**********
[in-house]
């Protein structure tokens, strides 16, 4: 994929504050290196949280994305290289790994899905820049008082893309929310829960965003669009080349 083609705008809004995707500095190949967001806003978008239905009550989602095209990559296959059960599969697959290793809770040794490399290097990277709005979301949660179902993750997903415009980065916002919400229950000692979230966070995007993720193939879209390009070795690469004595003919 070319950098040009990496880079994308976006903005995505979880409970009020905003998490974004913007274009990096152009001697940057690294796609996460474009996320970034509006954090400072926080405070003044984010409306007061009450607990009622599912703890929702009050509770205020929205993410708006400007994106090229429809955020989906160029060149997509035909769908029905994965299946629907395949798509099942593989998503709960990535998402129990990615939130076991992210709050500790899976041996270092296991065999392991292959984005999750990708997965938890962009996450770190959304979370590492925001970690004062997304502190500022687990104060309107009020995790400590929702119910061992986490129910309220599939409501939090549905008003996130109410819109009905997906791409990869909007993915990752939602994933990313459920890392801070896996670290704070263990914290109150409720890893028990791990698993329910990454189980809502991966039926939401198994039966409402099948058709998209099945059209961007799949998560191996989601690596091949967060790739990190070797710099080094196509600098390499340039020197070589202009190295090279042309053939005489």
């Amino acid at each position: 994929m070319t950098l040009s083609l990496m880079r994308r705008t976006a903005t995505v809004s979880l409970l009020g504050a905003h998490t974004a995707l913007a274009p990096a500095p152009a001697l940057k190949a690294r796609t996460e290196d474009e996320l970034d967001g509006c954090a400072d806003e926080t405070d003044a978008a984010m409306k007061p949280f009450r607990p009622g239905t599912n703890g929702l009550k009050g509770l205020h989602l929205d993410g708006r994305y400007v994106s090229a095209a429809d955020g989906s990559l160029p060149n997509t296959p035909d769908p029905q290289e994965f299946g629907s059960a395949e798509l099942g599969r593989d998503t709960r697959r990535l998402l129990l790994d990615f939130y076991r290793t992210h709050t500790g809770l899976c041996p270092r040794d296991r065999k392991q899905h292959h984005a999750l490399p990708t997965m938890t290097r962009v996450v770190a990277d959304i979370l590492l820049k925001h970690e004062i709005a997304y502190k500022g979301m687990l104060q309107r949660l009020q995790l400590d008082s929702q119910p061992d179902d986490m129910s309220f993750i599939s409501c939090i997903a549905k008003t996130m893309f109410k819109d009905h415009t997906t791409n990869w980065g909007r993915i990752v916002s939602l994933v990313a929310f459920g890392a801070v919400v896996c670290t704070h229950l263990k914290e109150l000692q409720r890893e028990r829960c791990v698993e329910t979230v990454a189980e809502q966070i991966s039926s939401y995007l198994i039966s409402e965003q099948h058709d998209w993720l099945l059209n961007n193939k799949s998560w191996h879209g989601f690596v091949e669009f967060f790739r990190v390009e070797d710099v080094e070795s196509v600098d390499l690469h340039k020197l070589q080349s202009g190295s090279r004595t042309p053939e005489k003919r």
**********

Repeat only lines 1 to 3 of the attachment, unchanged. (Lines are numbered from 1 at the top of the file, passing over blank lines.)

[in-house]
């Protein structure tokens, strides 16, 4: 994929504050290196949280994305290289790994899905820049008082893309929310829960965003669009080349 083609705008809004995707500095190949967001806003978008239905009550989602095209990559296959059960599969697959290793809770040794490399290097990277709005979301949660179902993750997903415009980065916002919400229950000692979230966070995007993720193939879209390009070795690469004595003919 070319950098040009990496880079994308976006903005995505979880409970009020905003998490974004913007274009990096152009001697940057690294796609996460474009996320970034509006954090400072926080405070003044984010409306007061009450607990009622599912703890929702009050509770205020929205993410708006400007994106090229429809955020989906160029060149997509035909769908029905994965299946629907395949798509099942593989998503709960990535998402129990990615939130076991992210709050500790899976041996270092296991065999392991292959984005999750990708997965938890962009996450770190959304979370590492925001970690004062997304502190500022687990104060309107009020995790400590929702119910061992986490129910309220599939409501939090549905008003996130109410819109009905997906791409990869909007993915990752939602994933990313459920890392801070896996670290704070263990914290109150409720890893028990791990698993329910990454189980809502991966039926939401198994039966409402099948058709998209099945059209961007799949998560191996989601690596091949967060790739990190070797710099080094196509600098390499340039020197070589202009190295090279042309053939005489």
């Amino acid at each position: 994929m070319t950098l040009s083609l990496m880079r994308r705008t976006a903005t995505v809004s979880l409970l009020g504050a905003h998490t974004a995707l913007a274009p990096a500095p152009a001697l940057k190949a690294r796609t996460e290196d474009e996320l970034d967001g509006c954090a400072d806003e926080t405070d003044a978008a984010m409306k007061p949280f009450r607990p009622g239905t599912n703890g929702l009550k009050g509770l205020h989602l929205d993410g708006r994305y400007v994106s090229a095209a429809d955020g989906s990559l160029p060149n997509t296959p035909d769908p029905q290289e994965f299946g629907s059960a395949e798509l099942g599969r593989d998503t709960r697959r990535l998402l129990l790994d990615f939130y076991r290793t992210h709050t500790g809770l899976c041996p270092r040794d296991r065999k392991q899905h292959h984005a999750l490399p990708t997965m938890t290097r962009v996450v770190a990277d959304i979370l590492l820049k925001h970690e004062i709005a997304y502190k500022g979301m687990l104060q309107r949660l009020q995790l400590d008082s929702q119910p061992d179902d986490m129910s309220f993750i599939s409501c939090i997903a549905k008003t996130m893309f109410k819109d009905h415009t997906t791409n990869w980065g909007r993915i990752v916002s939602l994933v990313a929310f459920g890392a801070v919400v896996c670290t704070h229950l263990k914290e109150l000692q409720r890893e028990r829960c791990v698993e329910t979230v990454a189980e809502q966070i991966s039926s939401y995007l198994i039966s409402e965003q099948h058709d998209w993720l099945l059209n961007n193939k799949s998560w191996h879209g989601f690596v091949e669009f967060f790739r990190v390009e070797d710099v080094e070795s196509v600098d390499l690469h340039k020197l070589q080349s202009g190295s090279r004595t042309p053939e005489k003919r």